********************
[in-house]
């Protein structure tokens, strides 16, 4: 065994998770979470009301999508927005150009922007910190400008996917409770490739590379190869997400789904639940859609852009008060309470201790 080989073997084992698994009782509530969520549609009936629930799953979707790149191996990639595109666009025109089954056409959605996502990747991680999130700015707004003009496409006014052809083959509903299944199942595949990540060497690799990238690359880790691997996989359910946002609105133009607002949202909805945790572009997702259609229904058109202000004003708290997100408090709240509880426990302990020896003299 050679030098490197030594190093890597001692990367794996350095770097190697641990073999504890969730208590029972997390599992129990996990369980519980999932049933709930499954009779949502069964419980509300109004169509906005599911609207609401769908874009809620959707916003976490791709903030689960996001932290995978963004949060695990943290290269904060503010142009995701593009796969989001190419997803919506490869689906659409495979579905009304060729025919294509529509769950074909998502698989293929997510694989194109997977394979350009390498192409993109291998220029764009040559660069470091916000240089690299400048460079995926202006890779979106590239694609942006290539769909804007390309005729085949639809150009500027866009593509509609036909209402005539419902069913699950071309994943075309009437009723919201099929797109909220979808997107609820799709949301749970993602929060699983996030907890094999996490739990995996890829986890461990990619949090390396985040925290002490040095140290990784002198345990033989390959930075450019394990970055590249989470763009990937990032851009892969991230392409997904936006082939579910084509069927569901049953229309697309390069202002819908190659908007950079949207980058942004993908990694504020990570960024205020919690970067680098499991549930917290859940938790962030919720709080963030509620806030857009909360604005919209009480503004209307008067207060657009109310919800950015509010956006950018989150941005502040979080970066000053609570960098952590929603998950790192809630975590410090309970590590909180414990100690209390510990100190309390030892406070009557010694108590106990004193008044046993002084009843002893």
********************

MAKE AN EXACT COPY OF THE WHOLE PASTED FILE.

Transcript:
[in-house]
């Protein structure tokens, strides 16, 4: 065994998770979470009301999508927005150009922007910190400008996917409770490739590379190869997400789904639940859609852009008060309470201790 080989073997084992698994009782509530969520549609009936629930799953979707790149191996990639595109666009025109089954056409959605996502990747991680999130700015707004003009496409006014052809083959509903299944199942595949990540060497690799990238690359880790691997996989359910946002609105133009607002949202909805945790572009997702259609229904058109202000004003708290997100408090709240509880426990302990020896003299 050679030098490197030594190093890597001692990367794996350095770097190697641990073999504890969730208590029972997390599992129990996990369980519980999932049933709930499954009779949502069964419980509300109004169509906005599911609207609401769908874009809620959707916003976490791709903030689960996001932290995978963004949060695990943290290269904060503010142009995701593009796969989001190419997803919506490869689906659409495979579905009304060729025919294509529509769950074909998502698989293929997510694989194109997977394979350009390498192409993109291998220029764009040559660069470091916000240089690299400048460079995926202006890779979106590239694609942006290539769909804007390309005729085949639809150009500027866009593509509609036909209402005539419902069913699950071309994943075309009437009723919201099929797109909220979808997107609820799709949301749970993602929060699983996030907890094999996490739990995996890829986890461990990619949090390396985040925290002490040095140290990784002198345990033989390959930075450019394990970055590249989470763009990937990032851009892969991230392409997904936006082939579910084509069927569901049953229309697309390069202002819908190659908007950079949207980058942004993908990694504020990570960024205020919690970067680098499991549930917290859940938790962030919720709080963030509620806030857009909360604005919209009480503004209307008067207060657009109310919800950015509010956006950018989150941005502040979080970066000053609570960098952590929603998950790192809630975590410090309970590590909180414990100690209390510990100190309390030892406070009557010694108590106990004193008044046993002084009843002893």